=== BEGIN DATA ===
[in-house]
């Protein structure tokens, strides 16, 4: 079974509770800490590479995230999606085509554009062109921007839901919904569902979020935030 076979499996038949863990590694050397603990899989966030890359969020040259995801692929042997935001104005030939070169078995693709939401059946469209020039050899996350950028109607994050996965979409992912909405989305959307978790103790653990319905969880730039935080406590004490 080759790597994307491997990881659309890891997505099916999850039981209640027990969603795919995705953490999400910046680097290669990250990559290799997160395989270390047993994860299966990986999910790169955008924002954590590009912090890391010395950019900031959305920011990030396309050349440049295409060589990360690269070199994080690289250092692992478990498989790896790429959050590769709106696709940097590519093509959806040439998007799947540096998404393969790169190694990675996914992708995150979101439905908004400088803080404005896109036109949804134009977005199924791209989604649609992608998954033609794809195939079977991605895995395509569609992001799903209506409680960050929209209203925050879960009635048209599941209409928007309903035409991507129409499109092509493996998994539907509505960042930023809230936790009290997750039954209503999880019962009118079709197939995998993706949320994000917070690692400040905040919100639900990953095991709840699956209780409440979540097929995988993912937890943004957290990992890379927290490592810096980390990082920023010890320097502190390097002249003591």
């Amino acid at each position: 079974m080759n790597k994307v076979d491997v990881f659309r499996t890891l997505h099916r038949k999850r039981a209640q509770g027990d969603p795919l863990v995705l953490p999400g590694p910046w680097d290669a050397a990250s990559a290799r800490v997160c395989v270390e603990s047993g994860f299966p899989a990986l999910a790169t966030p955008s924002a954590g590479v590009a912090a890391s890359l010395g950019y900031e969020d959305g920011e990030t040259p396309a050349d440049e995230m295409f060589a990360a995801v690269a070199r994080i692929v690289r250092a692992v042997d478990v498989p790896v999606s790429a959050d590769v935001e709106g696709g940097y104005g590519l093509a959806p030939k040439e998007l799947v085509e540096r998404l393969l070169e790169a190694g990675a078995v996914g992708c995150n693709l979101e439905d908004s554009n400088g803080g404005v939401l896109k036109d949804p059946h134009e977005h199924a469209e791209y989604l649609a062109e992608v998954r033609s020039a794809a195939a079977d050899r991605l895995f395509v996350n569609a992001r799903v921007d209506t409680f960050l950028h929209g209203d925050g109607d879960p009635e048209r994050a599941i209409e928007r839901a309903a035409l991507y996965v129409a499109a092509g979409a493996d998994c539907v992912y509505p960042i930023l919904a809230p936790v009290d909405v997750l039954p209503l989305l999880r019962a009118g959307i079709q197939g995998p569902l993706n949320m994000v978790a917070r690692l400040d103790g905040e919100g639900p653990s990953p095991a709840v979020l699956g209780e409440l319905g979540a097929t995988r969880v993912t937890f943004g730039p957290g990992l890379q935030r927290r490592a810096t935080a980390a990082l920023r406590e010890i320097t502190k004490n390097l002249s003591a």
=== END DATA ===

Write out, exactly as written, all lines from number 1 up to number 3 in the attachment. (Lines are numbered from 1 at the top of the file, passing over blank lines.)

[in-house]
């Protein structure tokens, strides 16, 4: 079974509770800490590479995230999606085509554009062109921007839901919904569902979020935030 076979499996038949863990590694050397603990899989966030890359969020040259995801692929042997935001104005030939070169078995693709939401059946469209020039050899996350950028109607994050996965979409992912909405989305959307978790103790653990319905969880730039935080406590004490 080759790597994307491997990881659309890891997505099916999850039981209640027990969603795919995705953490999400910046680097290669990250990559290799997160395989270390047993994860299966990986999910790169955008924002954590590009912090890391010395950019900031959305920011990030396309050349440049295409060589990360690269070199994080690289250092692992478990498989790896790429959050590769709106696709940097590519093509959806040439998007799947540096998404393969790169190694990675996914992708995150979101439905908004400088803080404005896109036109949804134009977005199924791209989604649609992608998954033609794809195939079977991605895995395509569609992001799903209506409680960050929209209203925050879960009635048209599941209409928007309903035409991507129409499109092509493996998994539907509505960042930023809230936790009290997750039954209503999880019962009118079709197939995998993706949320994000917070690692400040905040919100639900990953095991709840699956209780409440979540097929995988993912937890943004957290990992890379927290490592810096980390990082920023010890320097502190390097002249003591």
């Amino acid at each position: 079974m080759n790597k994307v076979d491997v990881f659309r499996t890891l997505h099916r038949k999850r039981a209640q509770g027990d969603p795919l863990v995705l953490p999400g590694p910046w680097d290669a050397a990250s990559a290799r800490v997160c395989v270390e603990s047993g994860f299966p899989a990986l999910a790169t966030p955008s924002a954590g590479v590009a912090a890391s890359l010395g950019y900031e969020d959305g920011e990030t040259p396309a050349d440049e995230m295409f060589a990360a995801v690269a070199r994080i692929v690289r250092a692992v042997d478990v498989p790896v999606s790429a959050d590769v935001e709106g696709g940097y104005g590519l093509a959806p030939k040439e998007l799947v085509e540096r998404l393969l070169e790169a190694g990675a078995v996914g992708c995150n693709l979101e439905d908004s554009n400088g803080g404005v939401l896109k036109d949804p059946h134009e977005h199924a469209e791209y989604l649609a062109e992608v998954r033609s020039a794809a195939a079977d050899r991605l895995f395509v996350n569609a992001r799903v921007d209506t409680f960050l950028h929209g209203d925050g109607d879960p009635e048209r994050a599941i209409e928007r839901a309903a035409l991507y996965v129409a499109a092509g979409a493996d998994c539907v992912y509505p960042i930023l919904a809230p936790v009290d909405v997750l039954p209503l989305l999880r019962a009118g959307i079709q197939g995998p569902l993706n949320m994000v978790a917070r690692l400040d103790g905040e919100g639900p653990s990953p095991a709840v979020l699956g209780e409440l319905g979540a097929t995988r969880v993912t937890f943004g730039p957290g990992l890379q935030r927290r490592a810096t935080a980390a990082l920023r406590e010890i320097t502190k004490n390097l002249s003591a």